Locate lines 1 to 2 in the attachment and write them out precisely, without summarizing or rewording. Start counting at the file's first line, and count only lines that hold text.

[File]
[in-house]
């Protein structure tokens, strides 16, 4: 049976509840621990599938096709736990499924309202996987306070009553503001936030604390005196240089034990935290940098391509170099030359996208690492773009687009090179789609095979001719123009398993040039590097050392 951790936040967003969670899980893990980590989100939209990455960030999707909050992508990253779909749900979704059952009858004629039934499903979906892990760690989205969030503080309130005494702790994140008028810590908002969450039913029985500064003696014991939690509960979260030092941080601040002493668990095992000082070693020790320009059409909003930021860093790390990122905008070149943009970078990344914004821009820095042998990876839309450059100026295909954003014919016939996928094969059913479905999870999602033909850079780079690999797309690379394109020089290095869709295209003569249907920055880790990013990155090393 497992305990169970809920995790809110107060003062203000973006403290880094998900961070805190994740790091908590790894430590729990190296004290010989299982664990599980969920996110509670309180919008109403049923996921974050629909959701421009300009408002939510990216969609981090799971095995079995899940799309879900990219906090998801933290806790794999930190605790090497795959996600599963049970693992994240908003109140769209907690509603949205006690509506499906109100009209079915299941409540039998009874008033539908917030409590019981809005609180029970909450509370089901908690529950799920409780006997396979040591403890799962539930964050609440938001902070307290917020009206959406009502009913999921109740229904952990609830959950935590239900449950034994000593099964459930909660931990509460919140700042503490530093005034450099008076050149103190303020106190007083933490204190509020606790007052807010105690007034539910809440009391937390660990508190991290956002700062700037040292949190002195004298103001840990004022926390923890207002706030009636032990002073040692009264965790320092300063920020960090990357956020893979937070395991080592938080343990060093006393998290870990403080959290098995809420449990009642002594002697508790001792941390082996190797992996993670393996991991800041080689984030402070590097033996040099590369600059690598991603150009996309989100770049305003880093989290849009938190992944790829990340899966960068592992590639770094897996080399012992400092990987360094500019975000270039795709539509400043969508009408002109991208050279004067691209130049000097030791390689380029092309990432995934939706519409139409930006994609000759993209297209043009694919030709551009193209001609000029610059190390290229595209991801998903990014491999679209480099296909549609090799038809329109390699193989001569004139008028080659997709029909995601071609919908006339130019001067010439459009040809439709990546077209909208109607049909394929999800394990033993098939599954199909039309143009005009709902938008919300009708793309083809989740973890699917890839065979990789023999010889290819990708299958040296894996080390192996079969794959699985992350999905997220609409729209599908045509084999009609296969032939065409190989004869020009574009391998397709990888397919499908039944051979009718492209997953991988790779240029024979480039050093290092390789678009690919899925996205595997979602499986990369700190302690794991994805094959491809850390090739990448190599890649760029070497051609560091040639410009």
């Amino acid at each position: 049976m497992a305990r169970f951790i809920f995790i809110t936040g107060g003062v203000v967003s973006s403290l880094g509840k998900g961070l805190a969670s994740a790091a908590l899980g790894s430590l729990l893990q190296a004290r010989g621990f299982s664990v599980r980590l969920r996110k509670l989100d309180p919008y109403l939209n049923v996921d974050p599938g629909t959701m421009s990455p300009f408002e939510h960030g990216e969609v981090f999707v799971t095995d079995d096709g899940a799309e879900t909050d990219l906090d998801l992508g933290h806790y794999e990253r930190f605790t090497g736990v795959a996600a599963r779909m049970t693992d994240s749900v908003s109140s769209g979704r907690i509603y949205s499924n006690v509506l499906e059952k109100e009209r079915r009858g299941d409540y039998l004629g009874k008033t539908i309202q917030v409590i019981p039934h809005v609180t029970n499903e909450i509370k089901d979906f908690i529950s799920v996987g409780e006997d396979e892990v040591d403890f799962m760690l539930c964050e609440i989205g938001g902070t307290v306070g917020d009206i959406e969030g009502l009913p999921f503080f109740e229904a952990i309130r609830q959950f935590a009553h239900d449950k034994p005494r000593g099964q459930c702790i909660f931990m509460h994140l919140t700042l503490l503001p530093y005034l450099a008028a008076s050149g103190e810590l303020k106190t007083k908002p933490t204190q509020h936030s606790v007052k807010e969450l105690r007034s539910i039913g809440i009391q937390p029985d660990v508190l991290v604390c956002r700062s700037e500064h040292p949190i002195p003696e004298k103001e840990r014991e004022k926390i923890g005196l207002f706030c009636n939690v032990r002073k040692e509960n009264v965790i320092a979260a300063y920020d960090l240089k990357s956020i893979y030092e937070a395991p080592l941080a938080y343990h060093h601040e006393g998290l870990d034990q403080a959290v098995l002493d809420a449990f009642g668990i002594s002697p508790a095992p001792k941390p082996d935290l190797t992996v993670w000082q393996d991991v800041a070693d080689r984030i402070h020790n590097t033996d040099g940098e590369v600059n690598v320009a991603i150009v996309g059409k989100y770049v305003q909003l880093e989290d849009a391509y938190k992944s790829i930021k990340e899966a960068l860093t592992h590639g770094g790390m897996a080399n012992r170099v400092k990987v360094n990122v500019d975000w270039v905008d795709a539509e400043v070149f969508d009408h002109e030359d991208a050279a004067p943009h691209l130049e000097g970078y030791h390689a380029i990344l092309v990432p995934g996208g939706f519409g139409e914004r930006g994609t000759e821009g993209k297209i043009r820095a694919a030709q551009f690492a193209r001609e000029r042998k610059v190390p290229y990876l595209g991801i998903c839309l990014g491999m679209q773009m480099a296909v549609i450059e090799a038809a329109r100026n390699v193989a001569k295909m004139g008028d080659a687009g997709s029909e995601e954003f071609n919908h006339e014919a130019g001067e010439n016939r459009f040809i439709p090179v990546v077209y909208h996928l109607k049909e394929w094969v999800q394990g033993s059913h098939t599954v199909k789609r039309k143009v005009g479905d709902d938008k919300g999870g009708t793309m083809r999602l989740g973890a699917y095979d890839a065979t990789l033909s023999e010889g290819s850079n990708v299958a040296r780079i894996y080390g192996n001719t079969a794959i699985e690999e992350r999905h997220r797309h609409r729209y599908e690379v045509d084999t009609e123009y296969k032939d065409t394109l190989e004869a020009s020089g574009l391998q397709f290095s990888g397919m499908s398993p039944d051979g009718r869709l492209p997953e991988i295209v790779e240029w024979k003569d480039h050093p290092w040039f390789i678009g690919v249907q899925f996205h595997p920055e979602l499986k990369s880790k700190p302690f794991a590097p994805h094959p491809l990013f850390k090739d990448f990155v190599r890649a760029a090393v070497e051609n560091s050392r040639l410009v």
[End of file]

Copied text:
[in-house]
């Protein structure tokens, strides 16, 4: 049976509840621990599938096709736990499924309202996987306070009553503001936030604390005196240089034990935290940098391509170099030359996208690492773009687009090179789609095979001719123009398993040039590097050392 951790936040967003969670899980893990980590989100939209990455960030999707909050992508990253779909749900979704059952009858004629039934499903979906892990760690989205969030503080309130005494702790994140008028810590908002969450039913029985500064003696014991939690509960979260030092941080601040002493668990095992000082070693020790320009059409909003930021860093790390990122905008070149943009970078990344914004821009820095042998990876839309450059100026295909954003014919016939996928094969059913479905999870999602033909850079780079690999797309690379394109020089290095869709295209003569249907920055880790990013990155090393 497992305990169970809920995790809110107060003062203000973006403290880094998900961070805190994740790091908590790894430590729990190296004290010989299982664990599980969920996110509670309180919008109403049923996921974050629909959701421009300009408002939510990216969609981090799971095995079995899940799309879900990219906090998801933290806790794999930190605790090497795959996600599963049970693992994240908003109140769209907690509603949205006690509506499906109100009209079915299941409540039998009874008033539908917030409590019981809005609180029970909450509370089901908690529950799920409780006997396979040591403890799962539930964050609440938001902070307290917020009206959406009502009913999921109740229904952990609830959950935590239900449950034994000593099964459930909660931990509460919140700042503490530093005034450099008076050149103190303020106190007083933490204190509020606790007052807010105690007034539910809440009391937390660990508190991290956002700062700037040292949190002195004298103001840990004022926390923890207002706030009636032990002073040692009264965790320092300063920020960090990357956020893979937070395991080592938080343990060093006393998290870990403080959290098995809420449990009642002594002697508790001792941390082996190797992996993670393996991991800041080689984030402070590097033996040099590369600059690598991603150009996309989100770049305003880093989290849009938190992944790829990340899966960068592992590639770094897996080399012992400092990987360094500019975000270039795709539509400043969508009408002109991208050279004067691209130049000097030791390689380029092309990432995934939706519409139409930006994609000759993209297209043009694919030709551009193209001609000029610059190390290229595209991801998903990014491999679209480099296909549609090799038809329109390699193989001569004139008028080659997709029909995601071609919908006339130019001067010439459009040809439709990546077209909208109607049909394929999800394990033993098939599954199909039309143009005009709902938008919300009708793309083809989740973890699917890839065979990789023999010889290819990708299958040296894996080390192996079969794959699985992350999905997220609409729209599908045509084999009609296969032939065409190989004869020009574009391998397709990888397919499908039944051979009718492209997953991988790779240029024979480039050093290092390789678009690919899925996205595997979602499986990369700190302690794991994805094959491809850390090739990448190599890649760029070497051609560091040639410009």